The primary objection to the theory is the alleged difficulty in explaining how the sound systems of the attested dialects were derived from a parent language in the above form. If the parent language had a typologically unusual system like the traditional p b b?, it might be expected to collapse into more typical systems, possibly with different solutions in the various daughter languages, which is what one finds. For example, Indo-Aryan added an unvoiced aspirate series (/p?/) and gained an element of symmetry; Greek and Italic devoiced the murmured series to a more common aspirate series (*b? to /p?/); Iranian, Celtic and Balto-Slavic deaspirated the murmured series to modal voice (*b? to /b/) and Germanic and Armenian chain-shifted all three series (*p *b *b? > /f p b/). In each case, the attested system represents a change that could be expected from the proposed parent. If the system were typologically common, as proposed by the glottalic theory, it might be expected to be stable and so be preserved in at least some of the daughter languages, which is not the case: no daughter language preserves ejective sounds in places that the theory postulates them. Its proponents respond that if Proto-Indo-European did not have true ejectives but some less stable kind of glottalic consonant, their loss would be more understandable, but that undercuts many of the original motivations of the glottalic theory, which are based on ejectives (rather than glottalized consonants) and on the idea of a typologically natural (and so stable) system. Regardless, there are languages in which ejective consonants have voiced allophones, such as Blin and Kw'adza, which has been suggested as an "empirical precedent" for the glottalic theory.
Additionally, if traces of glottalic stops can be found in separate branches such as Italic and Indo-Iranian, the change of *p' *t' *k' to *b *d *g must have occurred independently in each branch after their separation from Proto-Indo-European. Taking them as identical but independent innovations would, according to traditional models of sound change, be an astonishing coincidence, which most linguists would find very hard to believe because ejectives tend to be quite stable diachronically. However, it cannot be assumed that Proto-Indo-European was a uniform language, and presumably, a putative shift from ejective to voiced stops was already present as variation at an early stage. Kortlandt also asserts that the change from aspirated to plain voiced stops, which is likewise required as an independent change in numerous Indo-European branches under the traditional model, is not attested elsewhere and is typologically suspect. (However, the same change has been observed to have taken place independently numerous times in the Indic languages.)
A compromise viewpoint would be to see the original formulation of glottalic theory, with ejective stops, as representing an earlier stage in the history of Proto-Indo-European, which would have undergone a period of internal evolution into a stage featuring unstable voiced glottalized stops before it branched out into the daughter languages. That would explain the root restrictions in Proto-Indo-European, the near-universal loss of glottalic consonants in the daughter languages and the lack of *b in the traditional system.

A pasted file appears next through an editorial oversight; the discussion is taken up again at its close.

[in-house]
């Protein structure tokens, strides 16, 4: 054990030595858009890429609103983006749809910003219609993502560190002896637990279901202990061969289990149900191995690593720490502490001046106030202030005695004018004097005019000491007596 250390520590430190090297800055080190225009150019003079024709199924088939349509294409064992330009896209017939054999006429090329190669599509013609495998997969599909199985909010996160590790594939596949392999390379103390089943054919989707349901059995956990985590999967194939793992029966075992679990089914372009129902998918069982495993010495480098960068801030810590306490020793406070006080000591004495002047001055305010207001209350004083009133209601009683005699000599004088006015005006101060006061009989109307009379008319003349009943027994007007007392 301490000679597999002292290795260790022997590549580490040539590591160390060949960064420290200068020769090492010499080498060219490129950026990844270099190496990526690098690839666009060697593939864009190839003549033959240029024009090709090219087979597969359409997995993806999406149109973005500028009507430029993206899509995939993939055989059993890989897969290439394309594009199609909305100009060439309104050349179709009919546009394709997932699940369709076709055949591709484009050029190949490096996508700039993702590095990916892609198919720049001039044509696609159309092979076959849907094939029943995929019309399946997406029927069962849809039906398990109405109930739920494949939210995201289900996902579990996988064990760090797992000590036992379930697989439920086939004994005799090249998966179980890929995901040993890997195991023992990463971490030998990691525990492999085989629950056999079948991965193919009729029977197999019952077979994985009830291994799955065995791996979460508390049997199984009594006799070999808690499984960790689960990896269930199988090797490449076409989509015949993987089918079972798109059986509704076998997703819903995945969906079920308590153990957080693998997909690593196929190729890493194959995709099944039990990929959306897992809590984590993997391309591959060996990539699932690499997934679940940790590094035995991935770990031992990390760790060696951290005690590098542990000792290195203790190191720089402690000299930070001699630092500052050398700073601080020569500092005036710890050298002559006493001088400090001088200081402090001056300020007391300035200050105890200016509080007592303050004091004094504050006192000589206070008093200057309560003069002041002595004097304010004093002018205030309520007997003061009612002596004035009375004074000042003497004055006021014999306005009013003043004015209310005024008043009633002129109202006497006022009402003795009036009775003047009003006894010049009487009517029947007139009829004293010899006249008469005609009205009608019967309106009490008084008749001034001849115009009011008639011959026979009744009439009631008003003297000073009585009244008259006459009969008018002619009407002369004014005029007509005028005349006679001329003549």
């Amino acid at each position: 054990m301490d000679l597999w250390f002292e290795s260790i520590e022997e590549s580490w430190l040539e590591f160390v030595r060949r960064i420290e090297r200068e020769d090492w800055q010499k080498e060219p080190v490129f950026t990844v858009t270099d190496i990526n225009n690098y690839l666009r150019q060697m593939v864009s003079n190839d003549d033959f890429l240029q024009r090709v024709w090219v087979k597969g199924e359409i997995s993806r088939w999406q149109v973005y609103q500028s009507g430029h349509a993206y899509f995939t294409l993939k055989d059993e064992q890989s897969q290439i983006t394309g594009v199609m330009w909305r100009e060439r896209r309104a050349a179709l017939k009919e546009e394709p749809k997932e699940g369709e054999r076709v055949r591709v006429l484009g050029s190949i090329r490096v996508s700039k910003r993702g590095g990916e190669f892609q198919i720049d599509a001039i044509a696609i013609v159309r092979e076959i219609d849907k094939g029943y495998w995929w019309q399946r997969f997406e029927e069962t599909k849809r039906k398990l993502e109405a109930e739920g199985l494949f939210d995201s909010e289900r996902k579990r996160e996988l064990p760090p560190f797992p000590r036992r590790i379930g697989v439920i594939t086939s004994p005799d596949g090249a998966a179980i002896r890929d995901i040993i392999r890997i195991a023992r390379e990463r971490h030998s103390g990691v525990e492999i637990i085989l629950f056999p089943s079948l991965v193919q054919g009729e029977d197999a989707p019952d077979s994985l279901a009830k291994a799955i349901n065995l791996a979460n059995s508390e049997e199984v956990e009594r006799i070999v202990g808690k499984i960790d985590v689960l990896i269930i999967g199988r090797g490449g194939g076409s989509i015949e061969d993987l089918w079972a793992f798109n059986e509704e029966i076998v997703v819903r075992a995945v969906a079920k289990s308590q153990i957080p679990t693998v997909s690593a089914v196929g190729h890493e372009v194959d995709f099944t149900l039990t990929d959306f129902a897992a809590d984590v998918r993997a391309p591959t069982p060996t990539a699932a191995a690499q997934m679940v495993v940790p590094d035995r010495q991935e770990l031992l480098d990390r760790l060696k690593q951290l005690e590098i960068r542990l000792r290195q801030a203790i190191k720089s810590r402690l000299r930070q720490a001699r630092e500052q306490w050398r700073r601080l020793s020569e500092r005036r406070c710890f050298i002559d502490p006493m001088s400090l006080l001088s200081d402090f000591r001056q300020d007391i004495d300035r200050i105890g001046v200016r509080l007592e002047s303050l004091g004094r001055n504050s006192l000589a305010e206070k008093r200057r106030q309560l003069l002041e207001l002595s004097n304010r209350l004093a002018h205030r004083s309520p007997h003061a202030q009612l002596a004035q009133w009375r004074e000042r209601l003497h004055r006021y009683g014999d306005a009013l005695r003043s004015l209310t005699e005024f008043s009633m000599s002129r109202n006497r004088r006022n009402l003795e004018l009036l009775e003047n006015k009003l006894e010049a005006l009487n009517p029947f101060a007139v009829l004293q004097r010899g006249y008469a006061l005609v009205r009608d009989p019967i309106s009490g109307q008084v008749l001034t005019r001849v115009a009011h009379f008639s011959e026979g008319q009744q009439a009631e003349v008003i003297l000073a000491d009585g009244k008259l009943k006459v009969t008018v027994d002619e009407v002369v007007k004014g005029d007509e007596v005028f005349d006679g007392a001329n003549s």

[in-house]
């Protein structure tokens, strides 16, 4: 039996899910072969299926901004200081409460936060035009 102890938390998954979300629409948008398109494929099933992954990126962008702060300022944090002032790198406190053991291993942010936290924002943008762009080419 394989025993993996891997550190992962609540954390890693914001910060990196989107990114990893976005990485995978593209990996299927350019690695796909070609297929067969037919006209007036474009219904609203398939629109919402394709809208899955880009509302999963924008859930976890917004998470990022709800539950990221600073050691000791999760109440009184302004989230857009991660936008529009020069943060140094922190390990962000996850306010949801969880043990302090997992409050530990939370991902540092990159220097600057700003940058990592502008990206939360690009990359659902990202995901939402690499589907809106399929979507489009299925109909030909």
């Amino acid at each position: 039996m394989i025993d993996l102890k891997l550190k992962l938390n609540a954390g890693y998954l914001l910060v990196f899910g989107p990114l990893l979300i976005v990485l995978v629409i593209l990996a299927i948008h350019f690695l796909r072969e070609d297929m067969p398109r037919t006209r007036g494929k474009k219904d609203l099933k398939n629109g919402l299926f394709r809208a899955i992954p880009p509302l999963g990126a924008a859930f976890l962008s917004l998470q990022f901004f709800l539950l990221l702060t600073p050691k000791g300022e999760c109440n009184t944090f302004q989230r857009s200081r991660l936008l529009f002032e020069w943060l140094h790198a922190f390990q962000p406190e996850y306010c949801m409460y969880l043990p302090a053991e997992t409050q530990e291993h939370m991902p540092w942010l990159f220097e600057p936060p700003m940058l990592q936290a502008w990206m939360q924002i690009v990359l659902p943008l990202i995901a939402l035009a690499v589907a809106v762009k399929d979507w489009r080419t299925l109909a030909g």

A scenario of glottalic framework in pre-Proto-Indo-European, although possible, is at present unprovable by the methods of historical linguistics because of the uncertainty concerning the possibility of other languages or language families being related to Proto-Indo-European, which might be used as corroborating evidence. In practical terms, it is irrelevant for the traditional reconstruction of Proto-Indo-European that describes only its latest stage (the so-called "Late Proto-Indo-European"). However, Kortlandt suggests that voiced aspirate was probably not in Indo-European before the division into the branches.
Fallon  has reviewed and discussed the arguments for and against the ejective model of Proto-Indo-European consonantism and has concluded that most of the objections raised against the glottalic theory are specious.
The oldest stratum of Iranian loanwords to Armenian demand consonant shifts from voiced to voiceless, which are not possible in a glottalic theory framework in which they were voiceless to begin with. Compare:
Additional evidence from Armenian comes in the form of Adjarian's law: in certain Armenian dialects, initial-syllable vowels are fronted after consonants reflecting the inherited (PIE) voiced aspirates. The conditioning is not a synchronic process but reflects the quality of the original prevocalic consonant. It further demonstrates that Proto-Armenian retained Proto-Indo-European stops. Since voiced aspirates would then have to be reconstructed for Proto-Armenian, only Germanic could be claimed to be archaic with respect to the traditional voiced aspirate series in the traditional glottalic theory framework.
One objection that has been raised against the glottalic theory is that the voiced stops are voiceless in some daughter languages: "unvoiced" in Tocharian and Anatolian and aspirates (later fricatives) in Greek and Italic. Thus, some more recent versions of the theory have no voiced consonants or treat voicing as non-distinctive. For example, Beekes describes the traditional voiced series as pre-glottalized instead of ejective. That is based on the "voiced" series triggering length in preceding vowels in daughter languages, the glottalic closure before the stop acting in a manner akin to the laryngeals. That analysis results in the following phoneme inventory:
Another alternative to the glottalic theory proposed by James Clackson bases the contrast on phonation. Observing that the traditional voiced aspirated series is preserved in languages like Sanskrit not as true voiced aspirates but as voiced consonants with breathy or murmured voice, Clackson suggests the contrast between voiceless, voiced and voiced aspirates could be reframed as stops conditioned by three phonations: voiceless, creaky or stiff voice, and breathy voice. That, he argues, is typologically more common than voiced aspirates without voiceless counterparts. Schirru has also suggested that the voiced aspirated stops could be better analyzed as having the feature [+slack vocal folds] or [-stiff vocal folds]. Interpretations of reconstructed PIE voiced stops as preglottalized and as creaky stops are not mutually exclusive, since glottal closure is often realized as creaky phonation on neighboring sounds.